The stimulation of your nervous system may stop your body from naturally relaxing at night. Research has shown that consuming caffeine within 6 hours before bedtime worsened sleep quality. Caffeine can stay in the blood for 6-8 hours thus, drinking coffee after 3-4 p.m. is not recommended especially if you are having trouble in sleeping.

No Drinking of Alcohol

You may think that alcohol helps you to sleep as quickly as possible but that is not true since it can negatively affect your sleep and hormones. Disrupted sleep patterns, snoring, sleep apnea, are one of the negative effects the alcohol brings. Additionally, it alters nighttime melatonin production which plays a vital role in helping the body relax and get deep sleep.

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Have a Sleep-Inducing Environment

The environment that you are in affects your sleep. Notice that if there are loud noises and bright lights while you are trying to sleep makes it hard to have a deep and peaceful sleep. It is widely believed that the bedroom environment greatly affects one’s quality of sleep. This includes temperature, noise, furniture choice such as bed and pillow, and interior lights of your bedroom.

In having a sleep-inducing environment, make sure to minimize external noise and lights. Also, make sure to have a comfortable, clean, and a relaxing bedroom.

Reduce Daytime Naps

This is in accordance with tip number 1, maintaining a consistent sleep schedule. Short power naps are proven to be beneficial but might not be the same with people that are having trouble sleeping at night. Sleeping in daytime might confuse your internal body clock which may result into a struggle in sleeping at night.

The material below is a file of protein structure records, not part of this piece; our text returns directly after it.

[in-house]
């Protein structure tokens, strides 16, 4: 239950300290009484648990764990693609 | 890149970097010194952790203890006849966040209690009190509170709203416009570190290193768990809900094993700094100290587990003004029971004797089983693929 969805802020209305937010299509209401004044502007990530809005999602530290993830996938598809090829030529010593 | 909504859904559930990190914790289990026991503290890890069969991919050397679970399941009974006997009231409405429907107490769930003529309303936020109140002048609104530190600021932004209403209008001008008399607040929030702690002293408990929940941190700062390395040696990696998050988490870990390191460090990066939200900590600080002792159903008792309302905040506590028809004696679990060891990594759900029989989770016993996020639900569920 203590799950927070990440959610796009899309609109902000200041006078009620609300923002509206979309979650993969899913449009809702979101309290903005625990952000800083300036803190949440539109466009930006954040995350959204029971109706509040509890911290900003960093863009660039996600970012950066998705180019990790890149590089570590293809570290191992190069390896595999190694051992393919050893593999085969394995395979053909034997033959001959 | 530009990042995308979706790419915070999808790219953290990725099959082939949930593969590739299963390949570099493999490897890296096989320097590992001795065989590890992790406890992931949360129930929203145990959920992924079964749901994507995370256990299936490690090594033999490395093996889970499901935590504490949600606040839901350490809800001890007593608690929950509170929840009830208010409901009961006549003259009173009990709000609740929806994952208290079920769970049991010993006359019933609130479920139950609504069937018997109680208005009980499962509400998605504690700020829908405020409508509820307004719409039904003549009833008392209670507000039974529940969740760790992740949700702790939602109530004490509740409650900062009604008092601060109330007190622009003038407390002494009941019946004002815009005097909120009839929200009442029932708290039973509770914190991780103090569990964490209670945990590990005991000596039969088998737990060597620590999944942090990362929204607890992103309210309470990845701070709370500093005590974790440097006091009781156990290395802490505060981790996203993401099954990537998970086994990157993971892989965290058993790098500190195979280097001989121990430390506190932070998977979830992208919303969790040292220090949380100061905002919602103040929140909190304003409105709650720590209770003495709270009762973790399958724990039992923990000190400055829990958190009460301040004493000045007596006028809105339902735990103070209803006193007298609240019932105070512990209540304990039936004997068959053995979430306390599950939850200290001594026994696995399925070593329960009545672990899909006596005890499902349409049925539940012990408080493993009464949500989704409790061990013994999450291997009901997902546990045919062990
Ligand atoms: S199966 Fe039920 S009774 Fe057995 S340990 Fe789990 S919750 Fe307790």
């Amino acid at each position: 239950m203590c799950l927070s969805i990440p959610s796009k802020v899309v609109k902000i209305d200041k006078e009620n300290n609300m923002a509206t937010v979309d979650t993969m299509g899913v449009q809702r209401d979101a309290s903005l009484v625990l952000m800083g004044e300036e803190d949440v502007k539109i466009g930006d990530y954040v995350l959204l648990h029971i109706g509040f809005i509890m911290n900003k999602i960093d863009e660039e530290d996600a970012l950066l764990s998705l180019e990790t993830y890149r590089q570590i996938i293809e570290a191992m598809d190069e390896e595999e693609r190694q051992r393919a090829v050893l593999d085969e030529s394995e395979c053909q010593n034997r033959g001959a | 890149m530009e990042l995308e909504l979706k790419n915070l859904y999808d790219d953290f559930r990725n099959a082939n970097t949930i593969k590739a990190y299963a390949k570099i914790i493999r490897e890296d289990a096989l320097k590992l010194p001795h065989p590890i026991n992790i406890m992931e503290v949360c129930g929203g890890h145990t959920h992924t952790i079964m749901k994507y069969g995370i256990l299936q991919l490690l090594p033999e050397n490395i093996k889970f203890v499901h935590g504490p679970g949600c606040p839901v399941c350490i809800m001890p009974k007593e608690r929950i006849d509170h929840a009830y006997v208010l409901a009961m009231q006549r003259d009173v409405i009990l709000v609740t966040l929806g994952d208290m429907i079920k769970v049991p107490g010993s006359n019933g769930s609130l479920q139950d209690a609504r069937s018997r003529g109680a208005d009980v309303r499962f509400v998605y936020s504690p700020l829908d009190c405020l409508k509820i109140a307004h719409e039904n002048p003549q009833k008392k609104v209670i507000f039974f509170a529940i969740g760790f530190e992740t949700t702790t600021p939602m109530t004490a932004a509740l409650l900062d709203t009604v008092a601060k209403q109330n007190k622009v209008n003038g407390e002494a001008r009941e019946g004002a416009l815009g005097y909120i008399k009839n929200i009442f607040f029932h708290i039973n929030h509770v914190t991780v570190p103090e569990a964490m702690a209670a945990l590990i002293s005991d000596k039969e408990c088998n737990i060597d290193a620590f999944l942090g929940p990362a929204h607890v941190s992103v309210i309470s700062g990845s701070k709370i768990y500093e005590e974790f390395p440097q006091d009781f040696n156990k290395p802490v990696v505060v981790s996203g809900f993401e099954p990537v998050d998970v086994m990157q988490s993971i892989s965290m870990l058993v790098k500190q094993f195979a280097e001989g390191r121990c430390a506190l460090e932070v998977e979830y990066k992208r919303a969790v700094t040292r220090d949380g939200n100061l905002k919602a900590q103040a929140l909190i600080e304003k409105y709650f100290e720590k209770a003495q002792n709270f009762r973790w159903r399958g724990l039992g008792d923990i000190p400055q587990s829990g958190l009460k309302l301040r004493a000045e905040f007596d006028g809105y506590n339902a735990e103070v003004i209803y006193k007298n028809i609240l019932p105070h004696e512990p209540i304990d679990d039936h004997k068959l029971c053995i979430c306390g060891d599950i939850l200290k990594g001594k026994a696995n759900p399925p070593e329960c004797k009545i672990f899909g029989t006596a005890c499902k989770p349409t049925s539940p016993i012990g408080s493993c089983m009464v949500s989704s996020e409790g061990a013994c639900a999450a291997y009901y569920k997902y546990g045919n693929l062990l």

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Meditation Helps

Sleep equates to a calm and peaceful state. Many people practices a pre-sleep routine that helps them relax and have a clear mind for the evening, which is believed that relaxation techniques before bed improves the quality of sleep and some are used to treat insomnia.

There are many meditation guides to help you with this routine for a relaxed and clear mind. However, you can start with listening to a relaxing music, reading a book, aromatherapy, or just having deep breaths and visualization.

Take Away

Sleep is vital to an individual’s well-being and good health. Failure to have a good quality of sleep may result in negative effects on your body such as obesity, developing heart disease, and type 2 diabetes. The tips that are listed above are easy to follow and would surely improve your sleep if you stick to it and make it into a routine. However, if your difficulty in sleep does not improve through good sleep hygiene, then consult a sleep specialist.

 

 

About the author:

Nicole Evans is a freelance researcher and writer for sleep conditions and disorders. Building her online portfolio, she shares her knowledge through tip and guides on how to experience better sleep. She is also a contributor in this Counting Sheep Research which offers helpful information on the topic.